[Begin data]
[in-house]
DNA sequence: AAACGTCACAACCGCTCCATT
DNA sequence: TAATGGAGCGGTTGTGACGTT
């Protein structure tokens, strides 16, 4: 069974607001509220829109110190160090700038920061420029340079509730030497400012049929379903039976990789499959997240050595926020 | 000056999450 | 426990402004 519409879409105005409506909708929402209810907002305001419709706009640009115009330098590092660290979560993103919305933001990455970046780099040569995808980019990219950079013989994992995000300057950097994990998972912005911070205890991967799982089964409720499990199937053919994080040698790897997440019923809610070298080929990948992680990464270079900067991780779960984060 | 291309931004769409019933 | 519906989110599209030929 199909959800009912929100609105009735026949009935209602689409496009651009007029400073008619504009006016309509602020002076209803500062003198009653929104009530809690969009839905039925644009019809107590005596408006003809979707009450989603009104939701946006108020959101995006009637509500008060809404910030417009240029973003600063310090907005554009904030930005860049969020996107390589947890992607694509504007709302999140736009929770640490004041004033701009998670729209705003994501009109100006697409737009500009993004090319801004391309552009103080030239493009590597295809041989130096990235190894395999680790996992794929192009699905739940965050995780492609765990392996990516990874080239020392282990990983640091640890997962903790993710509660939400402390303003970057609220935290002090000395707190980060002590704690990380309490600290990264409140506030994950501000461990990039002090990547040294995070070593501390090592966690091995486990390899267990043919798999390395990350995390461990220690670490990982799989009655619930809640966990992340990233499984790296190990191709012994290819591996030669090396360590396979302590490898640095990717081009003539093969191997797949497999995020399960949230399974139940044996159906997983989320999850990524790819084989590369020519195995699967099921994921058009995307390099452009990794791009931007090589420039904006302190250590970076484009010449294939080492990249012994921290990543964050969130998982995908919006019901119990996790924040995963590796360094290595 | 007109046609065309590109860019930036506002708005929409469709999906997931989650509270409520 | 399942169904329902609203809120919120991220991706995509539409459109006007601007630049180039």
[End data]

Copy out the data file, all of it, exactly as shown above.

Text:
[in-house]
DNA sequence: AAACGTCACAACCGCTCCATT
DNA sequence: TAATGGAGCGGTTGTGACGTT
């Protein structure tokens, strides 16, 4: 069974607001509220829109110190160090700038920061420029340079509730030497400012049929379903039976990789499959997240050595926020 | 000056999450 | 426990402004 519409879409105005409506909708929402209810907002305001419709706009640009115009330098590092660290979560993103919305933001990455970046780099040569995808980019990219950079013989994992995000300057950097994990998972912005911070205890991967799982089964409720499990199937053919994080040698790897997440019923809610070298080929990948992680990464270079900067991780779960984060 | 291309931004769409019933 | 519906989110599209030929 199909959800009912929100609105009735026949009935209602689409496009651009007029400073008619504009006016309509602020002076209803500062003198009653929104009530809690969009839905039925644009019809107590005596408006003809979707009450989603009104939701946006108020959101995006009637509500008060809404910030417009240029973003600063310090907005554009904030930005860049969020996107390589947890992607694509504007709302999140736009929770640490004041004033701009998670729209705003994501009109100006697409737009500009993004090319801004391309552009103080030239493009590597295809041989130096990235190894395999680790996992794929192009699905739940965050995780492609765990392996990516990874080239020392282990990983640091640890997962903790993710509660939400402390303003970057609220935290002090000395707190980060002590704690990380309490600290990264409140506030994950501000461990990039002090990547040294995070070593501390090592966690091995486990390899267990043919798999390395990350995390461990220690670490990982799989009655619930809640966990992340990233499984790296190990191709012994290819591996030669090396360590396979302590490898640095990717081009003539093969191997797949497999995020399960949230399974139940044996159906997983989320999850990524790819084989590369020519195995699967099921994921058009995307390099452009990794791009931007090589420039904006302190250590970076484009010449294939080492990249012994921290990543964050969130998982995908919006019901119990996790924040995963590796360094290595 | 007109046609065309590109860019930036506002708005929409469709999906997931989650509270409520 | 399942169904329902609203809120919120991220991706995509539409459109006007601007630049180039």